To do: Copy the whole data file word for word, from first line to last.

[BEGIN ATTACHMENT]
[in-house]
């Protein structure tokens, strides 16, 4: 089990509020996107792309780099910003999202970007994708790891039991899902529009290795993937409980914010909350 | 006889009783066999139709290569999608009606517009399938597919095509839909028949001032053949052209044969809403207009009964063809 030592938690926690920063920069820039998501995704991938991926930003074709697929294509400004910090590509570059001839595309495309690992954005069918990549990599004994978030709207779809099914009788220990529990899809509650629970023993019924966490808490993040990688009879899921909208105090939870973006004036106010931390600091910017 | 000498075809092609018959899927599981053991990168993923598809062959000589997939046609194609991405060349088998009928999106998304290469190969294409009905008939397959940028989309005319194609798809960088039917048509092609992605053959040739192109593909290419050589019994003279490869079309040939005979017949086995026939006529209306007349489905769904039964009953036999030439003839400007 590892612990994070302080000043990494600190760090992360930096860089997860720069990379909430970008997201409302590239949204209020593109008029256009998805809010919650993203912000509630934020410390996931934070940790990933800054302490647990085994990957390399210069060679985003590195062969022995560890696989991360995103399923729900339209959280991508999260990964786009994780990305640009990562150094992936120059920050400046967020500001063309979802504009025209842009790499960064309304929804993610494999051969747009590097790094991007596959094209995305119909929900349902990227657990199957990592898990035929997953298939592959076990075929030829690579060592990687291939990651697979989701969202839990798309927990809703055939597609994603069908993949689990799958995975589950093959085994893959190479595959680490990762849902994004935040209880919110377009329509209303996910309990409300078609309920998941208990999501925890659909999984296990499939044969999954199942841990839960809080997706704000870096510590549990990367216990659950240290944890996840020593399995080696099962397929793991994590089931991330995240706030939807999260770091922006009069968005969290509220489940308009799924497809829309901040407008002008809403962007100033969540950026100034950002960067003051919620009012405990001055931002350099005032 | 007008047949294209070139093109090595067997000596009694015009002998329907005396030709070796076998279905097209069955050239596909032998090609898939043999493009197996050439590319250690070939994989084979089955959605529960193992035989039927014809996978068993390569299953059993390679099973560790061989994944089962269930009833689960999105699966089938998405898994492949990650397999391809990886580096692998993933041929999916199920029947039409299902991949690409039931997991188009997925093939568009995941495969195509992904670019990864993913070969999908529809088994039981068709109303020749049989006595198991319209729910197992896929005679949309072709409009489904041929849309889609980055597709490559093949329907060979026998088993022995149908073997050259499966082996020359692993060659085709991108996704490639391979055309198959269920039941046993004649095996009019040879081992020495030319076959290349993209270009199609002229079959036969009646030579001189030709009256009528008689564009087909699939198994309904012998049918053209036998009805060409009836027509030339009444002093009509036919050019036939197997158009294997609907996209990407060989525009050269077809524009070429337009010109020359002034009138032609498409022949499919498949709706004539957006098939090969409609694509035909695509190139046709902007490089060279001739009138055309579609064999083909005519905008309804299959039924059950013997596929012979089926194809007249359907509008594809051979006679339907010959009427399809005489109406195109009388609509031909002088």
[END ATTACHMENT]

[in-house]
């Protein structure tokens, strides 16, 4: 089990509020996107792309780099910003999202970007994708790891039991899902529009290795993937409980914010909350 | 006889009783066999139709290569999608009606517009399938597919095509839909028949001032053949052209044969809403207009009964063809 030592938690926690920063920069820039998501995704991938991926930003074709697929294509400004910090590509570059001839595309495309690992954005069918990549990599004994978030709207779809099914009788220990529990899809509650629970023993019924966490808490993040990688009879899921909208105090939870973006004036106010931390600091910017 | 000498075809092609018959899927599981053991990168993923598809062959000589997939046609194609991405060349088998009928999106998304290469190969294409009905008939397959940028989309005319194609798809960088039917048509092609992605053959040739192109593909290419050589019994003279490869079309040939005979017949086995026939006529209306007349489905769904039964009953036999030439003839400007 590892612990994070302080000043990494600190760090992360930096860089997860720069990379909430970008997201409302590239949204209020593109008029256009998805809010919650993203912000509630934020410390996931934070940790990933800054302490647990085994990957390399210069060679985003590195062969022995560890696989991360995103399923729900339209959280991508999260990964786009994780990305640009990562150094992936120059920050400046967020500001063309979802504009025209842009790499960064309304929804993610494999051969747009590097790094991007596959094209995305119909929900349902990227657990199957990592898990035929997953298939592959076990075929030829690579060592990687291939990651697979989701969202839990798309927990809703055939597609994603069908993949689990799958995975589950093959085994893959190479595959680490990762849902994004935040209880919110377009329509209303996910309990409300078609309920998941208990999501925890659909999984296990499939044969999954199942841990839960809080997706704000870096510590549990990367216990659950240290944890996840020593399995080696099962397929793991994590089931991330995240706030939807999260770091922006009069968005969290509220489940308009799924497809829309901040407008002008809403962007100033969540950026100034950002960067003051919620009012405990001055931002350099005032 | 007008047949294209070139093109090595067997000596009694015009002998329907005396030709070796076998279905097209069955050239596909032998090609898939043999493009197996050439590319250690070939994989084979089955959605529960193992035989039927014809996978068993390569299953059993390679099973560790061989994944089962269930009833689960999105699966089938998405898994492949990650397999391809990886580096692998993933041929999916199920029947039409299902991949690409039931997991188009997925093939568009995941495969195509992904670019990864993913070969999908529809088994039981068709109303020749049989006595198991319209729910197992896929005679949309072709409009489904041929849309889609980055597709490559093949329907060979026998088993022995149908073997050259499966082996020359692993060659085709991108996704490639391979055309198959269920039941046993004649095996009019040879081992020495030319076959290349993209270009199609002229079959036969009646030579001189030709009256009528008689564009087909699939198994309904012998049918053209036998009805060409009836027509030339009444002093009509036919050019036939197997158009294997609907996209990407060989525009050269077809524009070429337009010109020359002034009138032609498409022949499919498949709706004539957006098939090969409609694509035909695509190139046709902007490089060279001739009138055309579609064999083909005519905008309804299959039924059950013997596929012979089926194809007249359907509008594809051979006679339907010959009427399809005489109406195109009388609509031909002088």